Edibles have long been considered a bit of a wild card. Dosage is a constant struggle between getting too high or feeling nothing at all. Even with regulated cannabis, where ostensibly you’re getting the same dose every time, it’s a challenge to find a consistent effect. This is why edibles have been many cannabis enthusiasts’ kryptonite. It’s easy to assume that if they can handle a few joints, they can handle edibles just as easily. But this is not necessarily the case.
Ever wonder why edibles hit harder and last longer than smokables? Or why they affect some people in completely different ways than others? In this article, we will explore the features of edibles vs. smoking that will make it easy for you to know which one is right for you.
As many readers may have learned the hard way, just because they come from the same plant doesn’t mean edibles and smokables have the same effect. Hitting a vape or smoking a joint goes straight to the dome. The high kicks in within seconds and peaks in minutes because it enters the body through the bloodstream. Edibles, on the other hand, are processed in the stomach and liver. That means they stay in your system for much longer – long enough to either create a deeper, extended, almost psychedelic experience or get you wrecked, depending on how you titrate your dose.
Because edibles first have to go through the digestion process, they can take much longer to kick in. It’s not uncommon for two hours to pass before the peak, and the high can last around three hours after that. For the uninitiated, it may appear that the edibles aren’t working, or that too low of a dose has been ingested. This often leads people to increase their dose before they’ve even launched, and that could ultimately lead to cannabis toxicity (overdose). But if titrated properly, and in the right set and setting, edibles can be an incredibly fun experience, and without the risks associated with smoking.
Some people have conditions, like asthma or other respiratory issues, that make them especially susceptible to discomfort from smoking. Even if you have no health issues, inhaling any combusted material is not great for the lungs. Edibles (and vaping) are therefore the healthier way to consume cannabis. But how do you do it in a way that’s predictable?
In the last few years, a more advanced edible has arrived on the scene, powered by nanotechnology. Unlike traditional edibles, nano edibles claim consumers will start to feel high within 15 minutes. So they’re less likely to make the mistake of taking another dose or too much before the edible kicks in.
“So what that means is that these particles [THC and CBD] get into the blood very, very quickly, and they actually get into your cells very quickly,” Clarke said. “And in the gut, they just pass directly through your digestive system, because they’re already so small, your digestive system doesn’t pay any attention, and then delivers it directly into the bloodstream.”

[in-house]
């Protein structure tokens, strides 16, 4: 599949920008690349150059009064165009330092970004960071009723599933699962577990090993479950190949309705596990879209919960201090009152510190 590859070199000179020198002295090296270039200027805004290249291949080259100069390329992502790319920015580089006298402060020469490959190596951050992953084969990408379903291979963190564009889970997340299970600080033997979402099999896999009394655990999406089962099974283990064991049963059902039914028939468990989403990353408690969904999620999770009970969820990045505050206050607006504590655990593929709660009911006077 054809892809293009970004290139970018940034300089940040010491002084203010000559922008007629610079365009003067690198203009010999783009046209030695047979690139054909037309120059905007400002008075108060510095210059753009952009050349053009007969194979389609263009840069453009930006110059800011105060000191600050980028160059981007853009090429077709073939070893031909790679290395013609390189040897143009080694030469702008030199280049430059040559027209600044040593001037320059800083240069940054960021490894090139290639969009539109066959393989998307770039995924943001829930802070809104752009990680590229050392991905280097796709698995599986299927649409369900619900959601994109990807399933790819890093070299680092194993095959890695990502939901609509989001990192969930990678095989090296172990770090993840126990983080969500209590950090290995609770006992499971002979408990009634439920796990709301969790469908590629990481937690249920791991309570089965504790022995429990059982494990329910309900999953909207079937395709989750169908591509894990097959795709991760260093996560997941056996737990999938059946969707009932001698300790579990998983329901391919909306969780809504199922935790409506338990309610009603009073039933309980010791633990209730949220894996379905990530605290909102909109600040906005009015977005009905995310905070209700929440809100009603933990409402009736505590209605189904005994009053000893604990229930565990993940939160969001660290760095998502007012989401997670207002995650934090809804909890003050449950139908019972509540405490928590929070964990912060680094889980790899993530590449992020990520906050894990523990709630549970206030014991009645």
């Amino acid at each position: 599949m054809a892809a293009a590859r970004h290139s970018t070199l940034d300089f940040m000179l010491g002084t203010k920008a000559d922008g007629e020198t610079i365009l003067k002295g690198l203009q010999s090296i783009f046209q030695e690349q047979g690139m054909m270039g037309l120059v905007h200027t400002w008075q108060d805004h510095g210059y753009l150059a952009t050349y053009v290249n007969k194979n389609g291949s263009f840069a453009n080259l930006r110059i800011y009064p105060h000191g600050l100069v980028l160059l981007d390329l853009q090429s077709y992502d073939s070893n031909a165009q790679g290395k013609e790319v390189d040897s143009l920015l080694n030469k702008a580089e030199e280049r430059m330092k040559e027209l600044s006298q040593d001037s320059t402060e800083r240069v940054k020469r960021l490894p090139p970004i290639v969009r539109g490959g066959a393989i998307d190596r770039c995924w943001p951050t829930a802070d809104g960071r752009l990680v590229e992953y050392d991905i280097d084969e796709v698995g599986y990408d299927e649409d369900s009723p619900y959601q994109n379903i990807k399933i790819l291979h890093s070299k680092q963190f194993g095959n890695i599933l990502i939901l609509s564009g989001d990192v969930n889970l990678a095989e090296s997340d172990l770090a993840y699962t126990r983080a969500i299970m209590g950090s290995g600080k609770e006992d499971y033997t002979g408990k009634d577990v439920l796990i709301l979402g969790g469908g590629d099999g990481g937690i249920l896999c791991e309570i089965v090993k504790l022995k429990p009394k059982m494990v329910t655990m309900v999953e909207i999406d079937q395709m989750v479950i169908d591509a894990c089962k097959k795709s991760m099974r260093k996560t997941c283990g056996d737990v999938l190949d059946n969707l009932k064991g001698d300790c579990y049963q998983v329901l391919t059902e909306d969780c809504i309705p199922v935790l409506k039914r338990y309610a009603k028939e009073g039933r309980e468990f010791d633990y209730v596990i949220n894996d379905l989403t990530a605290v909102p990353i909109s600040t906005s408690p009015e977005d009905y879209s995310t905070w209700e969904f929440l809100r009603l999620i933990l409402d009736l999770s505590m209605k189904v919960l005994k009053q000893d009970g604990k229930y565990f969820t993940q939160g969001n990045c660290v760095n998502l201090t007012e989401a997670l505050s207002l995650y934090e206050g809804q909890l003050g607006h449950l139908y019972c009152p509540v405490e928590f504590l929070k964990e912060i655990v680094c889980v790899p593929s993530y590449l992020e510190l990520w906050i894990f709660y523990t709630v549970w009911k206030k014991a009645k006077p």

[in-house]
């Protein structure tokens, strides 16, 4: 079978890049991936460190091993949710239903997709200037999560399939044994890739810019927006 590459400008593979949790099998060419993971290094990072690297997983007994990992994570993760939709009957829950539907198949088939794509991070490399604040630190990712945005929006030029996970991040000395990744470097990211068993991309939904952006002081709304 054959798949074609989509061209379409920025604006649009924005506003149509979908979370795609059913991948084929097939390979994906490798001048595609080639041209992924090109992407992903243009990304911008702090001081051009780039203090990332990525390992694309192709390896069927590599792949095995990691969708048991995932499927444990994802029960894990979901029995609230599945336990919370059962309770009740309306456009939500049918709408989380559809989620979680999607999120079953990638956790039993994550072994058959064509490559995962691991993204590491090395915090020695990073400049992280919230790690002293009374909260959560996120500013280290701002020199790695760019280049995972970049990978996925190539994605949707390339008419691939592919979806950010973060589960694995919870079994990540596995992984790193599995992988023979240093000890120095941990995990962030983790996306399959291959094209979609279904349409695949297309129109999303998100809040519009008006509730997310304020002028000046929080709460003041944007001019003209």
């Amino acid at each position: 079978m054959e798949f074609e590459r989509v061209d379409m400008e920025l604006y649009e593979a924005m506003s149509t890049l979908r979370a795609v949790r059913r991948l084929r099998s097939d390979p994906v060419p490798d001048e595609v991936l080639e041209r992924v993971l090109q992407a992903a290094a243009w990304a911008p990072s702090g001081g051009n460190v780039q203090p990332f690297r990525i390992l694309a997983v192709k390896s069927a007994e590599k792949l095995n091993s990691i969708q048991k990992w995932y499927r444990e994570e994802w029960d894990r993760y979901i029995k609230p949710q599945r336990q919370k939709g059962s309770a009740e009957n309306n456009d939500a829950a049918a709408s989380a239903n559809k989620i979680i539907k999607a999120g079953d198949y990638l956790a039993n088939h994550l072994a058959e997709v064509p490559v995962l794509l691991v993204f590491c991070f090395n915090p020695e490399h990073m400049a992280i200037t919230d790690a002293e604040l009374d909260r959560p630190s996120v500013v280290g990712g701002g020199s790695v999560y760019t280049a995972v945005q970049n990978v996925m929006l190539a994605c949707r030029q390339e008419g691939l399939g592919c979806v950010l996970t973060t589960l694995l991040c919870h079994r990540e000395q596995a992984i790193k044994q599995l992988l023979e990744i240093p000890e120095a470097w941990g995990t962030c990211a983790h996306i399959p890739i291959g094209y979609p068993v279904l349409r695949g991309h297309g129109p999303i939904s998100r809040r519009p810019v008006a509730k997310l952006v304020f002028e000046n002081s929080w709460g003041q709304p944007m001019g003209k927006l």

“The technology, it’s essentially breaking it down the same way your stomach breaks down food particles into smaller particles,” Clarke added. “It’s just doing what your body normally does, but it’s doing it before it actually gets into your body.”
There’s only one rule you really need to follow to have an enjoyable edibles experience: Start low. While many products carry 50 – 100 mg, avoid these if you’re new to edibles or haven’t enjoyed one in a while. Instead, take a microdose of about 2.5 mg of THC (this may amount to about half of the least potent edible at your local retailer). Wait at least two hours before deciding if you should ingest more, and even then, only add another 2.5 mg.
Each product will affect you differently, depending on factors like what other ingredients accompany the THC. Chocolate edibles, for example, may hit harder than gummies because of the caffeine and psychoactive effects of the chocolate itself. And nano edibles will kick in a lot faster than traditional edibles because…
Weed-infused gummies, chocolates, and baked goods tend to be so unpredictable because THC absorption into your bloodstream can be delayed depending on how much of the edible you had, and how much you ate before downing the edible.
In typical edibles, consumers don’t taste the cannabinoids as intensely because they aren’t absorbed by the membranes in your mouth. (Traditional edibles may still taste funky because of the chlorophyll and terpenes, the compounds that give plants a scent, but you’re less likely to taste the acute bitterness that nano emulsion edibles have.) “You are tasting the full bitter notes of the cannabinoids” when those fast-acting gummies have a bit of a bitter aftertaste.
Signs you got too high: anxiety, panic attacks, paranoia, hallucination, sudden high blood pressure. Don’t worry – listen to music, watch a movie, or take a nap. Have snacks on hand that act as an antidote. But if you’re really tripping out, Don’t be afraid to call 911.
If you know what you’re doing, a long edibles trip can be quite the bonding experience with friends and lovers. But if you don’t know what you’re doing, and that’s not the experience you set out to have, edibles could leave you feeling anxious and overwhelmed.